Actuatorsí Role in Asset Management
It is well established that the management of a plantís physical assets has a significant impact on operational performance. It is also understood that assets need to be maintained to maximise output. Assets are defined as components relevant to a plantís industrial processes such as vessels, machines, piping, process control technology instruments, including actuators, and other equipment.
Asset management is growing in importance; it has achieved the status of a science enabling the plant to achieve whole life optimisation. The oil and gas industry has to a large extent championed adoption of asset management and other sectors including the power and water industries are embracing the management tool. The coal fired power plant RDK 8 in Karlsruhe, for example, has managers who recognise the business benefits of asset management and a system incorporating actuation technology will be implemented.
When defining asset management systems it is useful to highlight two primary tasks. The first is the signalling of conditions that cause a failure in order that measures can be taken to prevent these situations. The second is the supply of complex information relating to the maintenance requirement of a device to eliminate the static (predefined) maintenance intervals.
Actuators and automation
Automation is at the heart of a power plantís asset management and actuators have a key role operating valves which are vital to the stationís final control processes. Actuators are used in a range of applications that are critical in optimising plant efficiency.
One significant task performed by actuators is their ability to monitor the development of torque requests and to update the Distributed Control System (DCS) of the status of both the actuation equipment and the valve.
Modern actuator controls are equipped with microcontrollers. Since their introduction approximately 20 years ago, the functionality of actuators has been extended significantly and in the 1990s, the basic facility of preventative maintenance by logging and assessing operating data of field devices was identified. Addressing this situation, modern electric actuators have evolved to offer a field device solution with internal status monitoring Ė as such, they independently monitor that specified operation conditions are met. This includes pre-defined operation times or recording the number of starts. These variables are easy to record with microcontroller technology. Monitoring other variables has required additional hardware within actuators including torque monitoring, sensors for continuous recording of temperatures (motor, gearbox and electronics) and vibration sensors.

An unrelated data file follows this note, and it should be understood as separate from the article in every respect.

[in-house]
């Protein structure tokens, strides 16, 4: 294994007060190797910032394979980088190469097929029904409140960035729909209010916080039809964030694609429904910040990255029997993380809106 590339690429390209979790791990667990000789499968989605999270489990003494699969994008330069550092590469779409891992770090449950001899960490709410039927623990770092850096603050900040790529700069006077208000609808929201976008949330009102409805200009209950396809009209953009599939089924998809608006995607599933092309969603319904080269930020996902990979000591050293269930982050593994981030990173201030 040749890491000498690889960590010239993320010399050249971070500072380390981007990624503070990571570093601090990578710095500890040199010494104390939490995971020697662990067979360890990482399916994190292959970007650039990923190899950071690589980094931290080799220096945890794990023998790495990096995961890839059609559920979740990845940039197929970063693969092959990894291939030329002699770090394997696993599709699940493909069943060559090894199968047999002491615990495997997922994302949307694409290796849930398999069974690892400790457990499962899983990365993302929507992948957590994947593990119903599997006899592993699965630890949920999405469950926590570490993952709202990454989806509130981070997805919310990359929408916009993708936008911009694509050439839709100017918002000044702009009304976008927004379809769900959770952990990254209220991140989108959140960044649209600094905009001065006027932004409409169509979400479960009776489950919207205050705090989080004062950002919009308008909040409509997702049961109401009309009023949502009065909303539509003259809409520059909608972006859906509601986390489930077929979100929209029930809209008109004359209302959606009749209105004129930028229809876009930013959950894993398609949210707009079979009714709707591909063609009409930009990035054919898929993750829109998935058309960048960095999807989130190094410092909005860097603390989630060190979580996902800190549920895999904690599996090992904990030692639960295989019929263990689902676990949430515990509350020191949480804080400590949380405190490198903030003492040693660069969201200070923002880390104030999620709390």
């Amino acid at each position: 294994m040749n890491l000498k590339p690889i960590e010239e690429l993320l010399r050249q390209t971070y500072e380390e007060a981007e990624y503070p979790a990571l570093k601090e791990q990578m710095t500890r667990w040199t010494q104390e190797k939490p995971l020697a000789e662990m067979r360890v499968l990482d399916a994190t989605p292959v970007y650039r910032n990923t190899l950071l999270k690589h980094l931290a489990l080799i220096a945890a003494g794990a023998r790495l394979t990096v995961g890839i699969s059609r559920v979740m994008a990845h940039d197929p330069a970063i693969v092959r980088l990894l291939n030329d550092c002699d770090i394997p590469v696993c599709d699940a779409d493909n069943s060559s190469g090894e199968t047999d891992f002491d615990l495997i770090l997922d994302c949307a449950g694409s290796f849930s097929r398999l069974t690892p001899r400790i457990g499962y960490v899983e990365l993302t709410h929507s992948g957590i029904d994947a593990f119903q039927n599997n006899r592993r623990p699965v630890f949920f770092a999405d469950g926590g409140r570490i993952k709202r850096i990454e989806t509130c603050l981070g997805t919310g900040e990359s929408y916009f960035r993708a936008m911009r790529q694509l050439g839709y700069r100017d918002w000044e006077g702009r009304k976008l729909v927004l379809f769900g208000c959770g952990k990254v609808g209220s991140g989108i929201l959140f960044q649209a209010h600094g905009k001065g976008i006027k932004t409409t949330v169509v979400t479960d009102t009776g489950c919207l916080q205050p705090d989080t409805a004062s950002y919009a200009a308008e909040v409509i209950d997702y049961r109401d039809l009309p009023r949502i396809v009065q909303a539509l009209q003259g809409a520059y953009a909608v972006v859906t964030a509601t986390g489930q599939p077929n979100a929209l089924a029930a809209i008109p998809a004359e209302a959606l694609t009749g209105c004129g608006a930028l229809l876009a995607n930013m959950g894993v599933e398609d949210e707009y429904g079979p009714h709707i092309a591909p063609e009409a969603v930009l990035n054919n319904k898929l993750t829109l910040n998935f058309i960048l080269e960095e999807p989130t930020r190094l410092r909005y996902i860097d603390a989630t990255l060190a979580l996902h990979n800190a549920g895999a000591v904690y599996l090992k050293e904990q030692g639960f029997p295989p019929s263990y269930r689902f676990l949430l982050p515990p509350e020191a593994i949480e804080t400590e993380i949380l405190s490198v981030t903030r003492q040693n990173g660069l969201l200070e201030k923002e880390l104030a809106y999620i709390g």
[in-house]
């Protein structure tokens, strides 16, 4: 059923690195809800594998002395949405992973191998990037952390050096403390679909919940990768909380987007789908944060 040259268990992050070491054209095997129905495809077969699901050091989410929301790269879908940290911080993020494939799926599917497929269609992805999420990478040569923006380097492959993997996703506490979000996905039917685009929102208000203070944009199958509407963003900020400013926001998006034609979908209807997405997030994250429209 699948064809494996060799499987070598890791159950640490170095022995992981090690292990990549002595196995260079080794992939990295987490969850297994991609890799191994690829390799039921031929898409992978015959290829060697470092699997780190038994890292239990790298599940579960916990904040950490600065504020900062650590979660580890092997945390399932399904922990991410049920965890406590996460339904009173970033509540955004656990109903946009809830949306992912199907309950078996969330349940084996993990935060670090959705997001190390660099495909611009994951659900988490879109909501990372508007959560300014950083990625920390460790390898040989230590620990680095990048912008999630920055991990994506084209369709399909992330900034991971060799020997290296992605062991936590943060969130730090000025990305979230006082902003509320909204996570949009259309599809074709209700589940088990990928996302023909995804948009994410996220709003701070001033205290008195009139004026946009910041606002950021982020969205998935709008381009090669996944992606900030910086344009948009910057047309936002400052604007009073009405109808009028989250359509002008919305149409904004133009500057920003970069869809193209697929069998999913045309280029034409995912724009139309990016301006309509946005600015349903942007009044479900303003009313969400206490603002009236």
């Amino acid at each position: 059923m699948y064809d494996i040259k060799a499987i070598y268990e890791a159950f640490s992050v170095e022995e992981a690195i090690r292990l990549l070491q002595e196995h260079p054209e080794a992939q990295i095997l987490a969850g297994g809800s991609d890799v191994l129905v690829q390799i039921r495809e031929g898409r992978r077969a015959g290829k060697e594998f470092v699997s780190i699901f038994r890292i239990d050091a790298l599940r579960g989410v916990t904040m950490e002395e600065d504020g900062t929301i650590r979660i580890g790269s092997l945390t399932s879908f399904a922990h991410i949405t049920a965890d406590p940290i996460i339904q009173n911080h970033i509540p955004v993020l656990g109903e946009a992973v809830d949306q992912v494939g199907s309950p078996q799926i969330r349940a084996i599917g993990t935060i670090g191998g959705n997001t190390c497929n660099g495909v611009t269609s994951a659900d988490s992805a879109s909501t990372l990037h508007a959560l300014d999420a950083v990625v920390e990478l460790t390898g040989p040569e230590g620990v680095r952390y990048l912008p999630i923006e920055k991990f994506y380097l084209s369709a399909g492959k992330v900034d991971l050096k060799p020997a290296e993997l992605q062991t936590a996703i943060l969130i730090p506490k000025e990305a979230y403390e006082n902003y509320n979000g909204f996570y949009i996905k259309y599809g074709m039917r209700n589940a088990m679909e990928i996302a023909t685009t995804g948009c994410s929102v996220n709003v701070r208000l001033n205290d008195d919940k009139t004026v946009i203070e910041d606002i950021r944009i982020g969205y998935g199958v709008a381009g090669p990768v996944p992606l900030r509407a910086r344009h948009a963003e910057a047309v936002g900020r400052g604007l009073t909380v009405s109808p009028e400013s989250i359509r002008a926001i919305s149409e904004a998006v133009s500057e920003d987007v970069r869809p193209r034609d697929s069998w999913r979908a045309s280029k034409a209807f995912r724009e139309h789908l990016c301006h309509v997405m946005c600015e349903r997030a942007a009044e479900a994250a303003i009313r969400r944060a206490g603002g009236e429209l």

The actuator industry has, therefore, embraced the needs of asset management as it is possible to monitor device-specific service conditions, such as permissible ambient temperature. Additionally, the new era of actuator design also facilitates monitoring permissible vibration, maximum number of starts or operating times and the definition of customer-specific limit values. For example, a reference torque characteristic can be recorded after commissioning.
Further evidence of the actuator industry supporting asset management is the availability of mass customisation where each product is commissioned and tested against an individual specification. Unique reference numbers are a further aid to asset management and tracking. In conclusion, asset management is much more than a buzz term for business. It offers real advantages to end users and, as such, the actuation industry needs to embrace the science with practical solutions to aid plant processes.
Published in Valve User Magazine Issue 22
- What are key interlocks?
- Case Study - Malaysian LNG Facility
- Using butterfly valves for control
- Steam Today and Steam Tomorrow
- Design to get the best results from your fluid seals
- Valve Position Detection in Modern Process Installations
- Steam today and steam tomorrow
- Steam Today and Steam Tomorrow
- Metso - Just add intelligence...
- Partnership leads to pneumatic control innovation for Biomass transport